International Educator - March/April 2013 - 58
self-funded plans—like the one operated by
the University of California system—institutions provide insurance with their own
funds, rather than contract with an insurance company for coverage. They collect
premiums, invest them, and assume direct
risk for payment of claims.
In addition, the ACA allows international students—until they turn 26—to
be covered under the insurance plan of a
parent who can claim the student as a dependent. The problem, says Finch, is that
“we’ve seen people walk into U.S. universities with marginal notes on a Xeroxed piece
of paper saying they have health care, and
it’s not proof of coverage.”
HTH Worldwide writes health insurance policies for foreign students coming
to the United States. Gerry Schaafsma,
HTH’s chief investment officer, said until
it becomes clear whether the ACA affects
education abroad students, schools may de-
“That such uncertainty
two years after the
ACA was signed into law
is testament to how
complicated the law is,
and to how little
it says about
fer to their state legislatures, or their own
judgment. In some cases, state laws, such
as in Washington state, don’t allow public schools to mandate medical coverage.
While the ACA supercedes these prohibitions for students studying in the United
States, schools may decide that state law
still applies to U.S. students abroad.
“If state lawmakers say you can’t mandate that someone has an insurance policy,
then some students might think that at public schools, they don’t have to have a policy
to go abroad,” he said.
That such uncertainty remains nearly
two years after the ACA was signed into
law is testament to how complicated the law
is, and to how little it says about university
students, Finch says.
“Were lawmakers thinking about international students?” asks Finch. “They
weren’t even thinking about regular students. I don’t think anyone thought through
how this would affect international students.”
DANA WILKIE is a freelance writer in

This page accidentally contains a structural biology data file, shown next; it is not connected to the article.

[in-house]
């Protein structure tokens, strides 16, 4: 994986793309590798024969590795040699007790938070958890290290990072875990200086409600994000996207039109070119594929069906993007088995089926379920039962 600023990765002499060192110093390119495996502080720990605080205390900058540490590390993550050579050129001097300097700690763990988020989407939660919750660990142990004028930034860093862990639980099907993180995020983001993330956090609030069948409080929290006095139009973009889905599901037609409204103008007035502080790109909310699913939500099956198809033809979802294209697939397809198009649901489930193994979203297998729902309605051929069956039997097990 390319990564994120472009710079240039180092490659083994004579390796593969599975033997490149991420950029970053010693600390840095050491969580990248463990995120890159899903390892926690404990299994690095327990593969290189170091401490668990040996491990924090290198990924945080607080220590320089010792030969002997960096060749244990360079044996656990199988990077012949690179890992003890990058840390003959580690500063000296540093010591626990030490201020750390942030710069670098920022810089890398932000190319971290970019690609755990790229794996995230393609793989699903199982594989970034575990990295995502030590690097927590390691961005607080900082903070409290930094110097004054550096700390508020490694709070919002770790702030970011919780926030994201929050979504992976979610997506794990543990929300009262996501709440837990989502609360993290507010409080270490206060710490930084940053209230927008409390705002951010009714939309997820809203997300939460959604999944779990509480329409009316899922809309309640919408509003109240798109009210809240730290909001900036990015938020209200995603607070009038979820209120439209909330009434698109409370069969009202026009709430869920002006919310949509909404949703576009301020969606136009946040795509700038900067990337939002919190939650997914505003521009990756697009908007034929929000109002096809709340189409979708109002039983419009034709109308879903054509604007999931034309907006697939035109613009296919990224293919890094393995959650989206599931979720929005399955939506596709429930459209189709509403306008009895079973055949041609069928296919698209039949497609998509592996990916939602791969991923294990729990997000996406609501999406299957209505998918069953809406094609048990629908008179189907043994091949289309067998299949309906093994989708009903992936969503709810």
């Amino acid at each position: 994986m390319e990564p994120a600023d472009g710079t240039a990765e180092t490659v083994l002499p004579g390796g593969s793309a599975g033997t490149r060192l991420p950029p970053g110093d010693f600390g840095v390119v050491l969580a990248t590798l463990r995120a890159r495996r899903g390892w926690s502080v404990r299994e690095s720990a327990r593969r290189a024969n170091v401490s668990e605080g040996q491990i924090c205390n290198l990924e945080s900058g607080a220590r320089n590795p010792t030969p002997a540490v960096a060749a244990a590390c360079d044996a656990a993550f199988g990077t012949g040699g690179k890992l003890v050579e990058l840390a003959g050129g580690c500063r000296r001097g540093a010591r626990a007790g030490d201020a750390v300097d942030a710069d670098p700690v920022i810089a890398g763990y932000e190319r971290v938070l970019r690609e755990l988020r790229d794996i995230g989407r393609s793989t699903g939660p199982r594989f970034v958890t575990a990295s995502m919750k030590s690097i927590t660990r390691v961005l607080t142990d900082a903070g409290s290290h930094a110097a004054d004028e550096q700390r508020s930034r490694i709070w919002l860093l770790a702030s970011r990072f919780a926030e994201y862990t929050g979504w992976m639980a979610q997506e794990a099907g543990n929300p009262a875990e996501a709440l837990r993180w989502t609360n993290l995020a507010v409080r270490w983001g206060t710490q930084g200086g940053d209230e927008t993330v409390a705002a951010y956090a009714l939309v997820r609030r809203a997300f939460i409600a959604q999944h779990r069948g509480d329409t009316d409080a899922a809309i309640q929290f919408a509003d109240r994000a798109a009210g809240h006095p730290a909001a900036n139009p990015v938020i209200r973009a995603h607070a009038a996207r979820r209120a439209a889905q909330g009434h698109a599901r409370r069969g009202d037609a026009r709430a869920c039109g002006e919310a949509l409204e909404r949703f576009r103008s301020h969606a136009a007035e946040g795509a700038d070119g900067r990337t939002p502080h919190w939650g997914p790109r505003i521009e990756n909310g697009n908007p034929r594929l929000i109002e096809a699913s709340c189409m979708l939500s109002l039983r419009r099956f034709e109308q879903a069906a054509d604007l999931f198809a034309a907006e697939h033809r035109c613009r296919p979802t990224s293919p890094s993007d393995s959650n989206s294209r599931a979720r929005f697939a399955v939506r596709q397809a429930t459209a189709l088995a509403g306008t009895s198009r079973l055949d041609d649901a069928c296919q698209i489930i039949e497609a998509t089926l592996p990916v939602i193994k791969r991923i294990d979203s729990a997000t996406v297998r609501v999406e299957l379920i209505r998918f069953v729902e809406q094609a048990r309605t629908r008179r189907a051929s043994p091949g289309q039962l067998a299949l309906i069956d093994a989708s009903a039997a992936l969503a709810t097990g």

Washington, D.C. Her last article for IE was
“Intimate Proximity: The Human Face of
Genocide” in the January/February 2013
INTERNATIONAL EDUCATOR M A R + A P R . 13
and, therefore, will be less expensive than
those subject to it.
“A school decides it doesn’t want to run
an insurance program any longer, but knows
20 percent of its student population is international “ Koster said. “You don’t want these
individuals on campus with no insurance.
It’s a liability.”
Insurer-offered plans for international
students that run month-to-month are exempt from the ACA [if the maximum period
of coverage is less than 12 months], Koster
says, because they’re deemed “short-term
limited duration” policies. They will still
be more expensive than what international
students were paying under college-administered plans, Koster said.
Haubenreiser say insurers are launching aggressive marketing campaigns aimed
at students. “These companies are telling
international students, ‘Here, buy this plan
versus your school plan, because it will be
less expensive,’” she says. The plan may be
less expensive, she says, but it is typically far
There are other ways around higher insurance costs for international scholars.
Some universities have self-funded plans
that aren’t subject to the ACA rules. Under
Health Insurance and Health Care for
International Students and Scholars,
a practice resource in fall 2012.
View it online at